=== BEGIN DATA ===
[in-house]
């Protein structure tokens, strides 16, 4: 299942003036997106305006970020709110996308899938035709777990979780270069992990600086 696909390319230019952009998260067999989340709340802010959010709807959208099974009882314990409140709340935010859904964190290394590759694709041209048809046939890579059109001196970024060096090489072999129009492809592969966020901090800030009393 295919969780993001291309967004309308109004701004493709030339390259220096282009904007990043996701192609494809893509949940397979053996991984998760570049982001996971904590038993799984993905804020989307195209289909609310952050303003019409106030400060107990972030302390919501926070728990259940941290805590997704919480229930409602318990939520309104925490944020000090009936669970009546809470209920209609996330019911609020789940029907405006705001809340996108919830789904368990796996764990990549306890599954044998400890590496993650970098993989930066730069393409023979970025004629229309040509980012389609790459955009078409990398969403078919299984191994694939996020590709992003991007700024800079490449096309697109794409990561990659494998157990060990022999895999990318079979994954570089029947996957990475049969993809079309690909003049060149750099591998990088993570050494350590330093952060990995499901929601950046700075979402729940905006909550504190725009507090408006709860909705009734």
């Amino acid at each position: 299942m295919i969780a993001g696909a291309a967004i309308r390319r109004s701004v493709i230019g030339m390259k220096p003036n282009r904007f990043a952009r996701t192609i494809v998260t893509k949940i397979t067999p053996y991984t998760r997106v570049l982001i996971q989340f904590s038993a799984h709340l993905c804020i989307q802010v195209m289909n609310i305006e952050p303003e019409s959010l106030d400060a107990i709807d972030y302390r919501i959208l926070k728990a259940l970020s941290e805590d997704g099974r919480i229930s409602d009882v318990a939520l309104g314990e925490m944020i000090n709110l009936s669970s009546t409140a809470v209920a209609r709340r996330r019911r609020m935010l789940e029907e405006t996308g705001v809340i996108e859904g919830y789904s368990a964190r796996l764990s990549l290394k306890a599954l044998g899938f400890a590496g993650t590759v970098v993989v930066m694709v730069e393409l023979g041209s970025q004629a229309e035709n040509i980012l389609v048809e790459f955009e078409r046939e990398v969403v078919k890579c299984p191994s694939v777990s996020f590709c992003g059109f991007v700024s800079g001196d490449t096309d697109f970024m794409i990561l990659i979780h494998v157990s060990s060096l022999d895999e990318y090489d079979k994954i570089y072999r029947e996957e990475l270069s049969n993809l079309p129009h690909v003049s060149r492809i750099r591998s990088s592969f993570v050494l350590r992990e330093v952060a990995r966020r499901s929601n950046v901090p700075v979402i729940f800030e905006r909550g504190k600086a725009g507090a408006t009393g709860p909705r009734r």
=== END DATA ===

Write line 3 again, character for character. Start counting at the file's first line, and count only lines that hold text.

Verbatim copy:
């Amino acid at each position: 299942m295919i969780a993001g696909a291309a967004i309308r390319r109004s701004v493709i230019g030339m390259k220096p003036n282009r904007f990043a952009r996701t192609i494809v998260t893509k949940i397979t067999p053996y991984t998760r997106v570049l982001i996971q989340f904590s038993a799984h709340l993905c804020i989307q802010v195209m289909n609310i305006e952050p303003e019409s959010l106030d400060a107990i709807d972030y302390r919501i959208l926070k728990a259940l970020s941290e805590d997704g099974r919480i229930s409602d009882v318990a939520l309104g314990e925490m944020i000090n709110l009936s669970s009546t409140a809470v209920a209609r709340r996330r019911r609020m935010l789940e029907e405006t996308g705001v809340i996108e859904g919830y789904s368990a964190r796996l764990s990549l290394k306890a599954l044998g899938f400890a590496g993650t590759v970098v993989v930066m694709v730069e393409l023979g041209s970025q004629a229309e035709n040509i980012l389609v048809e790459f955009e078409r046939e990398v969403v078919k890579c299984p191994s694939v777990s996020f590709c992003g059109f991007v700024s800079g001196d490449t096309d697109f970024m794409i990561l990659i979780h494998v157990s060990s060096l022999d895999e990318y090489d079979k994954i570089y072999r029947e996957e990475l270069s049969n993809l079309p129009h690909v003049s060149r492809i750099r591998s990088s592969f993570v050494l350590r992990e330093v952060a990995r966020r499901s929601n950046v901090p700075v979402i729940f800030e905006r909550g504190k600086a725009g507090a408006t009393g709860p909705r009734r």